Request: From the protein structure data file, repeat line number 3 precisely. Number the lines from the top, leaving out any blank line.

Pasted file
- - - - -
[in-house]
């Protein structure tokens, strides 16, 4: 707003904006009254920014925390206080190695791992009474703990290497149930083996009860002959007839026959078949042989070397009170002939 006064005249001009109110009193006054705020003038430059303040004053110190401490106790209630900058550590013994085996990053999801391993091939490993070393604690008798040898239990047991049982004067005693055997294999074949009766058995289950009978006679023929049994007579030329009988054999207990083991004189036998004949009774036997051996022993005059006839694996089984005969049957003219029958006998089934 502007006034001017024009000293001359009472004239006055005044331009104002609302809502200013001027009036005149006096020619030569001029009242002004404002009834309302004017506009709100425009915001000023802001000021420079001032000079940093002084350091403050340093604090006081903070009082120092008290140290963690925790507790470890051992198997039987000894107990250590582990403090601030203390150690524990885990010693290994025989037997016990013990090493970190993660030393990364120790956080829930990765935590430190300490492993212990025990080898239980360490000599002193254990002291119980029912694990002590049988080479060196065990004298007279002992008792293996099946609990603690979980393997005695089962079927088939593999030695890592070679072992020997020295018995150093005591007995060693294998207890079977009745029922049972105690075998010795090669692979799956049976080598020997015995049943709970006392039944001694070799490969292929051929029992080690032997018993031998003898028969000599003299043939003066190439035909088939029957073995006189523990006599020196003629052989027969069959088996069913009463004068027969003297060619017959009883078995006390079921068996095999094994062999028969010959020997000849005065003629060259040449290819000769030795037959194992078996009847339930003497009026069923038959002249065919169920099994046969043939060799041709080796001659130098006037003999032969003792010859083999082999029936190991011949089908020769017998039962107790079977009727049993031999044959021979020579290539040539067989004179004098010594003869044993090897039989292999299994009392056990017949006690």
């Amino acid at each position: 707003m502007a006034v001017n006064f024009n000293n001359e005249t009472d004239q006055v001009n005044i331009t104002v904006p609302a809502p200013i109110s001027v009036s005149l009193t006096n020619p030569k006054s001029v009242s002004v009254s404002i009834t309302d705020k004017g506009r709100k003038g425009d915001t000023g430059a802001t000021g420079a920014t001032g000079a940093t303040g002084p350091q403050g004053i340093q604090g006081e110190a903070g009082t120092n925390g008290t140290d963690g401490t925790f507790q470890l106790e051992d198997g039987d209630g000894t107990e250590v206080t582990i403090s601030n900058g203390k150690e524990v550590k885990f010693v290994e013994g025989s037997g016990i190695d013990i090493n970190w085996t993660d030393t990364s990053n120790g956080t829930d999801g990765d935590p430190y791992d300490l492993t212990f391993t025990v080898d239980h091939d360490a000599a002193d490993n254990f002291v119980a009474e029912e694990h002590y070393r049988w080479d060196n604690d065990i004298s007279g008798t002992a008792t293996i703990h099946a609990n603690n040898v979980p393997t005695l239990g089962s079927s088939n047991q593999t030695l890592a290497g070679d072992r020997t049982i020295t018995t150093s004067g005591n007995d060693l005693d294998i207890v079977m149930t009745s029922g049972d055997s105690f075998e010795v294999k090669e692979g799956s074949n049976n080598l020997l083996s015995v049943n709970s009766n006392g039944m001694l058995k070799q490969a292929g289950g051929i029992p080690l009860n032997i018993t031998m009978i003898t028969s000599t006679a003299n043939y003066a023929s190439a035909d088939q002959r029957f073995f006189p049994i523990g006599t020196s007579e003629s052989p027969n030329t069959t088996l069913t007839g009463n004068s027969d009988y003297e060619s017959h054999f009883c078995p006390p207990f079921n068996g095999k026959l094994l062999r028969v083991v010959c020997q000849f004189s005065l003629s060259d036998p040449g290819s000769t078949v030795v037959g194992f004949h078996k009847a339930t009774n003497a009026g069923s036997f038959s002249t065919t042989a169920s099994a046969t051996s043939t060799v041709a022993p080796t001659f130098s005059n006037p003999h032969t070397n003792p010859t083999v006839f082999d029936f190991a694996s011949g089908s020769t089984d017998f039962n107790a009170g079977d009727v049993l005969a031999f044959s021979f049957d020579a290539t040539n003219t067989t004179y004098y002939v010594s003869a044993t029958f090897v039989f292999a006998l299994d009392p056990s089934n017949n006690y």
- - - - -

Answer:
């Amino acid at each position: 707003m502007a006034v001017n006064f024009n000293n001359e005249t009472d004239q006055v001009n005044i331009t104002v904006p609302a809502p200013i109110s001027v009036s005149l009193t006096n020619p030569k006054s001029v009242s002004v009254s404002i009834t309302d705020k004017g506009r709100k003038g425009d915001t000023g430059a802001t000021g420079a920014t001032g000079a940093t303040g002084p350091q403050g004053i340093q604090g006081e110190a903070g009082t120092n925390g008290t140290d963690g401490t925790f507790q470890l106790e051992d198997g039987d209630g000894t107990e250590v206080t582990i403090s601030n900058g203390k150690e524990v550590k885990f010693v290994e013994g025989s037997g016990i190695d013990i090493n970190w085996t993660d030393t990364s990053n120790g956080t829930d999801g990765d935590p430190y791992d300490l492993t212990f391993t025990v080898d239980h091939d360490a000599a002193d490993n254990f002291v119980a009474e029912e694990h002590y070393r049988w080479d060196n604690d065990i004298s007279g008798t002992a008792t293996i703990h099946a609990n603690n040898v979980p393997t005695l239990g089962s079927s088939n047991q593999t030695l890592a290497g070679d072992r020997t049982i020295t018995t150093s004067g005591n007995d060693l005693d294998i207890v079977m149930t009745s029922g049972d055997s105690f075998e010795v294999k090669e692979g799956s074949n049976n080598l020997l083996s015995v049943n709970s009766n006392g039944m001694l058995k070799q490969a292929g289950g051929i029992p080690l009860n032997i018993t031998m009978i003898t028969s000599t006679a003299n043939y003066a023929s190439a035909d088939q002959r029957f073995f006189p049994i523990g006599t020196s007579e003629s052989p027969n030329t069959t088996l069913t007839g009463n004068s027969d009988y003297e060619s017959h054999f009883c078995p006390p207990f079921n068996g095999k026959l094994l062999r028969v083991v010959c020997q000849f004189s005065l003629s060259d036998p040449g290819s000769t078949v030795v037959g194992f004949h078996k009847a339930t009774n003497a009026g069923s036997f038959s002249t065919t042989a169920s099994a046969t051996s043939t060799v041709a022993p080796t001659f130098s005059n006037p003999h032969t070397n003792p010859t083999v006839f082999d029936f190991a694996s011949g089908s020769t089984d017998f039962n107790a009170g079977d009727v049993l005969a031999f044959s021979f049957d020579a290539t040539n003219t067989t004179y004098y002939v010594s003869a044993t029958f090897v039989f292999a006998l299994d009392p056990s089934n017949n006690y």